"There exists an omniscient, omnipotent, and omnipresent intelligent entity who dictates every aspect of the Universe from subatomic interactions to whether the Lakers will win their next game, and who treats the laws of physics as more like guidelines than actual laws."
"There exists a unicorn in my garage. It happens to be both invisible and intangible."
Obviously I'm being somewhat lighthearted here. But the point is that none of these can be objectively evaluated - any observation you could ever make would equally support all possible relevant hypotheses. There's simply no way to test the accuracy of any claim like these. Remember, the strength of a hypothesis lies in what it cannot explain; if the hypothesis can equally explain any conceivable observation, the hypothesis conveys no knowledge. What observation would not be explained by the existence of an afterlife? What observation would not be explained by the existence of a deity? What observation would not be explained by my unicorn? If there are none, how can you ever claim your hypothesis to be less wrong than any other mutually exclusive hypothesis?

This message is a reply to:
 Message 69 by Pauline, posted 06-16-2010 4:53 PM Pauline has replied

Replies to this message:
 Message 72 by Pauline, posted 06-19-2010 1:39 AM Rahvin has not replied
 Message 74 by Pauline, posted 06-19-2010 1:42 PM Rahvin has replied

Rahvin
Member
Posts: 4046
Joined: 07-01-2005


(1)
Message 78 of 479 (566075)
06-22-2010 8:11 PM
Reply to: Message 74 by Pauline
06-19-2010 1:42 PM


Hi again Doc,
Hi Rahvin,
Pretty long post. I'll take it in pieces....so I might not address all points in one post.
We're getting close to novel length No rush though, it's not like we're on a deadline.
This illustrates perhaps the largest problem with human cognition: affirmation bias.
The problem is not that one has insufficient data. The problem is that one can have insufficient data to establish a high probability of accuracy, while simultaneously having a high degree of confindence that the hypothesis is accurate.
Human beigns tend to "search for truth." We look for the "right" answers. But it's completely impossible for us to ever be absolutely certain about anything. You can never be right. Neither can I, or anyone else.
The best we can do is strive to be less wrong.
This is an interesting point. I think a lot of people who are lovers of objectivity, science, and accuracy tend to fleer the generic religious worldview since it often incorporates absolutes and dogmatic affirmatives. This tends to "get the missionary in trouble" with the more educated, and analytical "proselytes" since they perceive the religious message conveyed to them as a threat to their worldview (how can you be so sure that I will go to hell, or even if there's a hell???), or simply irrelevant to their worldview (who cares, I'm going to have fun when I'm alive...we'll cross the bridge when we get there)--the more indifferent people tend to take this stance. As much the rationalists or naturalists, or whatever you like to call them, disdain the moral imperatives/absoultes of religion, note that the religious also view the lack of a religious moral framework (meaning, one that is based on God and His statues) as a pathetic...almost foolish attempt at living morally. So,you've got one group of people who believe we can't be 100% sure of or right about anything....and another group who believes, unless we are right about some things, we are doomed. This is something the Christian worldview incorporates. Absolutes like "God is always good", "The Universe is in God's control both under good and bad circumstances", "God will never leave nor forsake you", "God rewards evil with evil and good with good" are all examples of things we are called to be sure of 100%, in Christianity. For those of us who are of the religious worldview, this take a lot of faith to consistently believe such things (and proclaim them). Not because they are inconceivable, but because we are inconsistent in our cognition and are easily swayed from our principles by momentary negative feeling or emotion. I'm not sure why different worldviews perceive absolutes differently. But this generally seems to be the case.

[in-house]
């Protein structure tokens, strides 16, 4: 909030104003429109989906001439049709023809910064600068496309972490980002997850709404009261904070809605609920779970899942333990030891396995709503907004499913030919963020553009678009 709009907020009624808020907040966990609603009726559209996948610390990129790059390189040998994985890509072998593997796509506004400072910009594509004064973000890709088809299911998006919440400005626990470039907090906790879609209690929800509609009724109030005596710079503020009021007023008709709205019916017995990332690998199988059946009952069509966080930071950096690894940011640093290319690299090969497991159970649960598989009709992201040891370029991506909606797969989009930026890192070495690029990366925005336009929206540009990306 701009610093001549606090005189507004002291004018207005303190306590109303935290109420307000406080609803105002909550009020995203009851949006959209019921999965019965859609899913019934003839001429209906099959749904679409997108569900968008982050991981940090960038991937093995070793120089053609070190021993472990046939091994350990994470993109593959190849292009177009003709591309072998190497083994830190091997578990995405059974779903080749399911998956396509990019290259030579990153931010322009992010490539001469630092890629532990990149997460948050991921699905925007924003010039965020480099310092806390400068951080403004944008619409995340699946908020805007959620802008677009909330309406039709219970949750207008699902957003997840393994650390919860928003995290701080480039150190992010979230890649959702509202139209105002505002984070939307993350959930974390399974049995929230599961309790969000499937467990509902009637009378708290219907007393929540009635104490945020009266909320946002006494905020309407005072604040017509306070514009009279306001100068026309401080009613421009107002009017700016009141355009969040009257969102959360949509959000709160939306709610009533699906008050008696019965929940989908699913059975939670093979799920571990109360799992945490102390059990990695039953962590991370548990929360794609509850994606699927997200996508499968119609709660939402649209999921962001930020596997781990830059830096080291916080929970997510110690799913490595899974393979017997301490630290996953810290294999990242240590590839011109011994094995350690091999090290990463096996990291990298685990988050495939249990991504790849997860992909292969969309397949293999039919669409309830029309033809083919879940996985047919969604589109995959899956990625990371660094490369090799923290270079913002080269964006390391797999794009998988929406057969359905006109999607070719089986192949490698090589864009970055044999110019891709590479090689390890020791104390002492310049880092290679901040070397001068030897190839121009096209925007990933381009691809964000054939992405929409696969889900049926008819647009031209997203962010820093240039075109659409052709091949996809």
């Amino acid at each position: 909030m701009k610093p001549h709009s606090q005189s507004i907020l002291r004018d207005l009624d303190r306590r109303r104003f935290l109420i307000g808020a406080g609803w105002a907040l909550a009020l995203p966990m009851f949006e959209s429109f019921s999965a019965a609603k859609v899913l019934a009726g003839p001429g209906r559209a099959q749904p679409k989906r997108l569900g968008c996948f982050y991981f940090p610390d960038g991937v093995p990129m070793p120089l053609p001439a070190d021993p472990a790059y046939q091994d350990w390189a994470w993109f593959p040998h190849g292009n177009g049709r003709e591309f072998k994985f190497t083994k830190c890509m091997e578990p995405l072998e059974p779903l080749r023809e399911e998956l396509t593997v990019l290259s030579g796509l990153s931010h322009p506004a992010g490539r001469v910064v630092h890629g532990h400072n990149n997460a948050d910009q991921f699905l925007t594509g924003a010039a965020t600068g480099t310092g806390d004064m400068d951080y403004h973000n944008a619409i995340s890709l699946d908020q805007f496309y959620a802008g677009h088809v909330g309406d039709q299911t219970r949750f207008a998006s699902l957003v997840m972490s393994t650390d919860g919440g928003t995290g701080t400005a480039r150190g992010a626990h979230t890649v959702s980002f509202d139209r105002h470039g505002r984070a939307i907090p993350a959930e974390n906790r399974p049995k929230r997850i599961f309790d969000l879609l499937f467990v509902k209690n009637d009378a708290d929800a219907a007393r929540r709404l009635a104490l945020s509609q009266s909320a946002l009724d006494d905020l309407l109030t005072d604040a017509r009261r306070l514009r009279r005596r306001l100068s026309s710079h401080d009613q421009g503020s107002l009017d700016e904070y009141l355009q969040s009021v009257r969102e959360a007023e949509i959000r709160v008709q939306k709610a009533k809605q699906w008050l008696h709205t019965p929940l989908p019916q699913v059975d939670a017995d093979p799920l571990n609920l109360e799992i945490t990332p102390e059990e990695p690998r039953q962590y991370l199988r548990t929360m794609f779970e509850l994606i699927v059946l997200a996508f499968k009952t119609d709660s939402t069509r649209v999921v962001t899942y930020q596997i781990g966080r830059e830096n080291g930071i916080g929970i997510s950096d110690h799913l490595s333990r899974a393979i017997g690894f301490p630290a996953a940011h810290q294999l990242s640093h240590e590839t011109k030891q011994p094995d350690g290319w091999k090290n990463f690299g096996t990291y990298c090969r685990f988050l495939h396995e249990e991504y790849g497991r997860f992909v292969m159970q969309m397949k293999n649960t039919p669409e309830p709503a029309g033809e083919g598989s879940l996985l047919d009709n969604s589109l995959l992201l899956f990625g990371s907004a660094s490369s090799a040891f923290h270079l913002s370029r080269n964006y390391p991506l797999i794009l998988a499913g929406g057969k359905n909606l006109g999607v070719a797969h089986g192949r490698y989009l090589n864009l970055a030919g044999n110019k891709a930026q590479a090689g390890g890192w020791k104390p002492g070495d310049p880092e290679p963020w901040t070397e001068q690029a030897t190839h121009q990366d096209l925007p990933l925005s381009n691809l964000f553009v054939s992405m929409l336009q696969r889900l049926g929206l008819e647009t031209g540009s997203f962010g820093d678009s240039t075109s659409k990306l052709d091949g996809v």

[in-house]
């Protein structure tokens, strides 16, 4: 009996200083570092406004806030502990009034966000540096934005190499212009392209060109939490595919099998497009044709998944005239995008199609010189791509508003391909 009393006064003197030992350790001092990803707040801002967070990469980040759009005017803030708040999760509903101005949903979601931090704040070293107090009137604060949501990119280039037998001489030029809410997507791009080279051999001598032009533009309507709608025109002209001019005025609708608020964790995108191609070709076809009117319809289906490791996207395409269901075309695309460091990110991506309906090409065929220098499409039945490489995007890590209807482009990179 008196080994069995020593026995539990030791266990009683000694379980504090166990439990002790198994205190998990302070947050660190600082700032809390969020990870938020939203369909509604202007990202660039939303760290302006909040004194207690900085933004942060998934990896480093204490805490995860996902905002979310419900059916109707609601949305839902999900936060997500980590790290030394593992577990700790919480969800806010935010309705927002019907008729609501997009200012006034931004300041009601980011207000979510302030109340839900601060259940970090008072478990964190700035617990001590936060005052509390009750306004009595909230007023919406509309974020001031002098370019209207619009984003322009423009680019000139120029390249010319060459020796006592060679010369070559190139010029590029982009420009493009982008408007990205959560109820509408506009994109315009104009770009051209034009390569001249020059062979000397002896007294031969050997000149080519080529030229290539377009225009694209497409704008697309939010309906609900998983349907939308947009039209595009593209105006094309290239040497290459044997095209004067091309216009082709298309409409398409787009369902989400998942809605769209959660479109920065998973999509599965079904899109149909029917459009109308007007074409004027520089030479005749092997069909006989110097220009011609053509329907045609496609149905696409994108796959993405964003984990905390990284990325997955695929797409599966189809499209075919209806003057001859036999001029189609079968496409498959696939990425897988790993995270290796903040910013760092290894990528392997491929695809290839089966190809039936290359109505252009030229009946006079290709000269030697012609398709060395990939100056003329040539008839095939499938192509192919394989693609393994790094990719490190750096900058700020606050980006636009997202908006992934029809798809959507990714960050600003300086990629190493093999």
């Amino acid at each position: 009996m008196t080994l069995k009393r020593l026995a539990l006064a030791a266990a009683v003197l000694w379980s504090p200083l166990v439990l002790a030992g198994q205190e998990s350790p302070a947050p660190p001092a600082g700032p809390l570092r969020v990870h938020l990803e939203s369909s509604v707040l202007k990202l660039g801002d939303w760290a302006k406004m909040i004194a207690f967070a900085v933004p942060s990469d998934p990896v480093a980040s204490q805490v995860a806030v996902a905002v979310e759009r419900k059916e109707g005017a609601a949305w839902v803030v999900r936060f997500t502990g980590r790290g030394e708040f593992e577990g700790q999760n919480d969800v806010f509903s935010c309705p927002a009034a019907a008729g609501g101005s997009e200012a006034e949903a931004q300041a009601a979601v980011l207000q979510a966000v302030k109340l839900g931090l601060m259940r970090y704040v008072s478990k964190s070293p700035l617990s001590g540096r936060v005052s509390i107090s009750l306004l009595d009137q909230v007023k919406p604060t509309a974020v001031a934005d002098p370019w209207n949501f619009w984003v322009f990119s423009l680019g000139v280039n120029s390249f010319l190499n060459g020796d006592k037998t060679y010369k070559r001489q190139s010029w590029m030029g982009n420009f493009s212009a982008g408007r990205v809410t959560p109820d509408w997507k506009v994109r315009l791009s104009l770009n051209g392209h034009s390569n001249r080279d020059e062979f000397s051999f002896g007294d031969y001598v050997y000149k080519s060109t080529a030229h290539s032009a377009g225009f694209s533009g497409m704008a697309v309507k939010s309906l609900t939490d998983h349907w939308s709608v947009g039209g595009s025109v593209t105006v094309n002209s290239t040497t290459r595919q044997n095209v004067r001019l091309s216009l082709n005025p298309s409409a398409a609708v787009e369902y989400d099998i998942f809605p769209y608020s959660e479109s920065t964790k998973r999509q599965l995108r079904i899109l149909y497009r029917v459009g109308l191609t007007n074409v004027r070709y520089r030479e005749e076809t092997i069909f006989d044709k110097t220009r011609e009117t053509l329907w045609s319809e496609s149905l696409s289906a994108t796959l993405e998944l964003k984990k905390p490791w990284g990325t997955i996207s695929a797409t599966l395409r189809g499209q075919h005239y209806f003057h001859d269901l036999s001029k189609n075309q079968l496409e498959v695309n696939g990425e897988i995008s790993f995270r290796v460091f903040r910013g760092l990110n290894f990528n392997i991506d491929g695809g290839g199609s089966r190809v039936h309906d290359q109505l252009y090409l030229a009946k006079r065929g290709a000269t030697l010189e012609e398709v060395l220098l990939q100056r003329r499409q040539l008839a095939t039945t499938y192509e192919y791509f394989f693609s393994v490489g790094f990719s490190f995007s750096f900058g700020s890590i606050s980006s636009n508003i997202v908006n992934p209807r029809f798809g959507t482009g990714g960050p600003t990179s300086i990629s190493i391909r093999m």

The main difference here is that, as you just stated, faith invovles making an effort to be more credulous regarding certain claims than any evidence actually supports. For practical matters, most of this is a distinction with no difference. The realm of 100% certainty is impossile to ever reach, but you can get damned close - I can't say that I'm 100% certain that if I throw a pen up in the air that gravity will pull it right back down, but that's still exactly what I expect to happen, every time, simply because the probability of our current model of gravity being not just a little inaccurate but actuallyso wrong that the pen wouldn't fall at all is so infinitismally low that no consideration need be given to such a scenario.